MUNIZ: Did you see a surprising change in direction with the drop of the economy?

MARINO: A lot of projects that we had been working on stopped. A year ago, every country in the world was saying, “Want to do a hotel?” And I said, “Sure.” And we stopped doing a big hotel in Morocco and another in Croatia. We were doing a big hotel in the Caribbean—it stopped. We were doing a hotel in Abu Dhabi—it stopped. Hotels are finished, you know?

MUNIZ: You have always been quite an experimental designer. With the Ginza Chanel store, for instance, you used a lot of video.

MARINO: It’s totally experimental. We designed and developed a new triple-polarized glass that required financing 18 months of research in Austrian glass factories. I mean, no one’s gonna pay for that type of development at the moment. When the economy is down, there isn’t the opportunity to be as experimental.

MUNIZ: Do you see that affecting the amount of contemporary art that you put in your projects?

MARINO: I always want to encourage young artists. As the budgets get smaller, that might provide an opening for younger artists and more experimentation. Budgets had gotten quite large for art, as they had for architecture. I’m not going to cut back. The minute someone walks through my door, I go, “That’s my thing and you got to let me do it.”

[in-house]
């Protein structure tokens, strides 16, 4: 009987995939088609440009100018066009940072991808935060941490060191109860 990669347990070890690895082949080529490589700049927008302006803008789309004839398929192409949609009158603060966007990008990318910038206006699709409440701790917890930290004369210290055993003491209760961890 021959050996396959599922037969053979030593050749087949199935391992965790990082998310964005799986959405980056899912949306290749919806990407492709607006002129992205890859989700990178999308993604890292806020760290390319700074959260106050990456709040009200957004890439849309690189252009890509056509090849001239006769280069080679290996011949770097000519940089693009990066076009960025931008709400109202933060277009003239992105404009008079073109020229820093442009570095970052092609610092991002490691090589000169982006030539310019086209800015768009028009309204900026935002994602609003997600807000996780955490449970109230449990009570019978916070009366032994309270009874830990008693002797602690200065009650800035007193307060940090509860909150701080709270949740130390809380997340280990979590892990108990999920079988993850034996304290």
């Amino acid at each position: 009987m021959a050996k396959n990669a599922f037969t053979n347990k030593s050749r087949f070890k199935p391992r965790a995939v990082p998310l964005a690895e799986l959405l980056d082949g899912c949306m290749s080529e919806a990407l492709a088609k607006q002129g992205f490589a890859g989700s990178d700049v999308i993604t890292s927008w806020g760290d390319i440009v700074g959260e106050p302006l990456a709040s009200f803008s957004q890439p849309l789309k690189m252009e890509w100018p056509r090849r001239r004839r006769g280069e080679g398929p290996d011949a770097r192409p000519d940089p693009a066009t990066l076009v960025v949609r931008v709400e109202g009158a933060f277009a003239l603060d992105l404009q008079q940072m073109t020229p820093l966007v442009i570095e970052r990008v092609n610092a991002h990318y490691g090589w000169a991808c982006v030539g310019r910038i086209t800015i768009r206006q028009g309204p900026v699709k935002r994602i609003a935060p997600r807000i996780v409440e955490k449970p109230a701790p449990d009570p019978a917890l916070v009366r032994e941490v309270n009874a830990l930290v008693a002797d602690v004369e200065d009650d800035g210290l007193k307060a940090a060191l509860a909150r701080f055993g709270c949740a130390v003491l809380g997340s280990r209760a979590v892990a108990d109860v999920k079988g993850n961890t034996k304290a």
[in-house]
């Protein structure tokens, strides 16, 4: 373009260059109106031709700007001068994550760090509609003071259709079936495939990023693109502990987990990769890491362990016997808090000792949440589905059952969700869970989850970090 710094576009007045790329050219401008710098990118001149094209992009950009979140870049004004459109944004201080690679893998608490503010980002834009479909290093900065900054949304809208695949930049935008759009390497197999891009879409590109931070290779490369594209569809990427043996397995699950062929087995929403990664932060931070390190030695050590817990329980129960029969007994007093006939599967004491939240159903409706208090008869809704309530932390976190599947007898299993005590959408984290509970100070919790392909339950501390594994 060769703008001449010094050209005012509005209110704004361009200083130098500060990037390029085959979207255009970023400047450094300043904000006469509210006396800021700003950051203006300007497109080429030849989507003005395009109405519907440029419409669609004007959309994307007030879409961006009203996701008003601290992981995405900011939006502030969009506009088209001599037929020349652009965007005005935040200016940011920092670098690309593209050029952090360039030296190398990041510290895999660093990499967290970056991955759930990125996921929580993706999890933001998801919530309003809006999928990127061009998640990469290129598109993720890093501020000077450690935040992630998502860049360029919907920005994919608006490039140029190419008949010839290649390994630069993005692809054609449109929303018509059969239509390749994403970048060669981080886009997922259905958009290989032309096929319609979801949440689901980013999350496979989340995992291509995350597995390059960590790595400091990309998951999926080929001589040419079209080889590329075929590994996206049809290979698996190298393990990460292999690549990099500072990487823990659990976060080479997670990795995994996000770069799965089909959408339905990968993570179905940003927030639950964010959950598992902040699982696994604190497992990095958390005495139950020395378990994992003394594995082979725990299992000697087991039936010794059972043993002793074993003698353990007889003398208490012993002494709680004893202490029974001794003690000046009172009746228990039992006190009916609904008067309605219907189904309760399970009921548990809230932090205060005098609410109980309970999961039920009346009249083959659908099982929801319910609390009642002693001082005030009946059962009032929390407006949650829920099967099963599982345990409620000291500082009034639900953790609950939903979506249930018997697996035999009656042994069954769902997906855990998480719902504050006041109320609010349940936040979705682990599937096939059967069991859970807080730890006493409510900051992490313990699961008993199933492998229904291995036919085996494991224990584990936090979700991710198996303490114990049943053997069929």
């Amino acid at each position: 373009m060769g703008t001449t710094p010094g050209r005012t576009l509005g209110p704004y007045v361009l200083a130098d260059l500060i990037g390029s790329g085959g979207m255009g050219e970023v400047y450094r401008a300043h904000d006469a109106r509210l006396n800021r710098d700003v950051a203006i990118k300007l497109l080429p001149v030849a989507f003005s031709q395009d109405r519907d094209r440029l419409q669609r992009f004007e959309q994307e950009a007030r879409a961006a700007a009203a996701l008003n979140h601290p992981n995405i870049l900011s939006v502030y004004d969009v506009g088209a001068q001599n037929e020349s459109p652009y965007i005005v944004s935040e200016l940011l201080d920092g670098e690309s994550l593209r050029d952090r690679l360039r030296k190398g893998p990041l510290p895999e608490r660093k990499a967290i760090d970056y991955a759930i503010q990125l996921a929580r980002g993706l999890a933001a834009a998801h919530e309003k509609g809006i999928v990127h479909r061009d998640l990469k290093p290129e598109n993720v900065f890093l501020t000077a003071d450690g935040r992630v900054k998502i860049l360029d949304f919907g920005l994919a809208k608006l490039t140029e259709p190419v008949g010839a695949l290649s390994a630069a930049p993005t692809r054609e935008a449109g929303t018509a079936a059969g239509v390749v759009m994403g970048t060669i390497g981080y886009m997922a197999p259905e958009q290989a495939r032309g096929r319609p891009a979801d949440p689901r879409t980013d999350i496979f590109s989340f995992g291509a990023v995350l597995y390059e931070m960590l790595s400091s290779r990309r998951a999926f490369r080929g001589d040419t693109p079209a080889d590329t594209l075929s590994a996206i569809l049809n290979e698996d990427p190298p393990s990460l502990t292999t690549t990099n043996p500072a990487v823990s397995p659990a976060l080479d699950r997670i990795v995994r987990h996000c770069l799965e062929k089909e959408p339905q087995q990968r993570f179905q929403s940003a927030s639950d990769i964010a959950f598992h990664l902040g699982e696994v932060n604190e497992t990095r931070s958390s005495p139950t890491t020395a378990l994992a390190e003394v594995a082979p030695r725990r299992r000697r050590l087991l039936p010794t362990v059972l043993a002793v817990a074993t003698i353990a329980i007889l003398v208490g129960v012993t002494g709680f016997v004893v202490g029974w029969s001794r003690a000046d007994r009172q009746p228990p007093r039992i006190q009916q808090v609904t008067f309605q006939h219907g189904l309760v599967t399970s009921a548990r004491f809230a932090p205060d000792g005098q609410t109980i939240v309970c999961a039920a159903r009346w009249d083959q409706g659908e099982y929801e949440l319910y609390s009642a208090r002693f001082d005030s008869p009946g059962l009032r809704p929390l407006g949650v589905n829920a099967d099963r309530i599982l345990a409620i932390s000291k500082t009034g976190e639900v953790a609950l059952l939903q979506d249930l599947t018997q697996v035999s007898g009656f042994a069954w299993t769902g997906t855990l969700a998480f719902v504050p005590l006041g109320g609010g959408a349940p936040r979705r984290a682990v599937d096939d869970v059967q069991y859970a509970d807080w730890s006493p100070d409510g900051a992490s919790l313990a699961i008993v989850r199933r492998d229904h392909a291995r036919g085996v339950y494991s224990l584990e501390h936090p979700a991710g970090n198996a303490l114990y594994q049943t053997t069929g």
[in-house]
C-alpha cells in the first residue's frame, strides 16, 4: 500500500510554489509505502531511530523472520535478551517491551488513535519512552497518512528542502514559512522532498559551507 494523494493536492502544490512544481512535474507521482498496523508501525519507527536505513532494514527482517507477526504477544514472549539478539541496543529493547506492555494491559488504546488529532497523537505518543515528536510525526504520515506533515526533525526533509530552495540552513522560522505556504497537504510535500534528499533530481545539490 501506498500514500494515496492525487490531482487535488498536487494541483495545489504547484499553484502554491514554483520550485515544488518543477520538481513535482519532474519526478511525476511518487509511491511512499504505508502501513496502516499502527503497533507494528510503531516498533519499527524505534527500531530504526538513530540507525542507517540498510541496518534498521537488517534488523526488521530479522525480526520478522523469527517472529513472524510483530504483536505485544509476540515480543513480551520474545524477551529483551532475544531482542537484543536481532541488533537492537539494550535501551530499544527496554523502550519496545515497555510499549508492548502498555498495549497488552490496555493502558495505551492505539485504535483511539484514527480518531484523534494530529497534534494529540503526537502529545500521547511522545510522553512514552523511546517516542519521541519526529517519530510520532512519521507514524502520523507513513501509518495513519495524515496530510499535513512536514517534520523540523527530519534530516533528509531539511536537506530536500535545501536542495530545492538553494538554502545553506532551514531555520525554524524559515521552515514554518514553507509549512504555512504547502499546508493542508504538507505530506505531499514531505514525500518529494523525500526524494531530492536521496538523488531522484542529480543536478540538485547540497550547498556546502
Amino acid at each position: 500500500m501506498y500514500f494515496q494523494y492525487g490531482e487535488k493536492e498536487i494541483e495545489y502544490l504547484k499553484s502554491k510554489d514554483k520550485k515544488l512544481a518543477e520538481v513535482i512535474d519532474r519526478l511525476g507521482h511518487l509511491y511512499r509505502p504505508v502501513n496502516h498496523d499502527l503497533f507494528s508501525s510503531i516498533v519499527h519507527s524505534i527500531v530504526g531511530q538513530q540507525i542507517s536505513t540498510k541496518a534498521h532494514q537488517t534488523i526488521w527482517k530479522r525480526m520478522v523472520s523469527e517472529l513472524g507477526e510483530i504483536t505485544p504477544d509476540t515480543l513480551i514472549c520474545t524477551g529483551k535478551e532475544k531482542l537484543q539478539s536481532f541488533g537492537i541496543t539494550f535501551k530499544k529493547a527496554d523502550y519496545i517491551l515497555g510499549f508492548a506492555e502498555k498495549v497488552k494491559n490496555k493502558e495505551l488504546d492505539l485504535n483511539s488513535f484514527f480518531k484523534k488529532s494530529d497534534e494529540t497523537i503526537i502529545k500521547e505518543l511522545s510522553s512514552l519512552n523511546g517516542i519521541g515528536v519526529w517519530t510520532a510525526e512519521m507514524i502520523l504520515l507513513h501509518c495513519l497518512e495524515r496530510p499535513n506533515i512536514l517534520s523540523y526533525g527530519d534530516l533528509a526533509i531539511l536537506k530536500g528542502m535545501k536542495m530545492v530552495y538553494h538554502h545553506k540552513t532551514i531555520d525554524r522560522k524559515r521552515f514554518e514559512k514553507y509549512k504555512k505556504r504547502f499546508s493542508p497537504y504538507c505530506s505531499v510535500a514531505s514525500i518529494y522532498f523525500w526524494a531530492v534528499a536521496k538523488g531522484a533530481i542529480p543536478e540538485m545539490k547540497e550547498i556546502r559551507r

MUNIZ: If you hadn’t become an architect, what would you have done?

MARINO: I wanted to be an artist, because it’s a much better scam than being an architect. [both laugh]

MUNIZ: I’m not gonna even respond to that.

MARINO: It’s such a good scam.

MUNIZ: So what project was most satisfying to work on?

MARINO: It’s really hard to come up with something new, because you do sketches all the time, then someone tells you, “This was done two years ago in a restaurant in Hong Kong.” It’s really hard in the design world to do anything new. I love that Chanel glass. You can see video on the outside of the building, but you can also see through it when standing on the inside. I’m so proud of that. Put that on my tombstone:
He discovered a new type of glass.

Vik Muniz is an artist known for using experimental materials and for large-scale installations. He lives and works in New York City.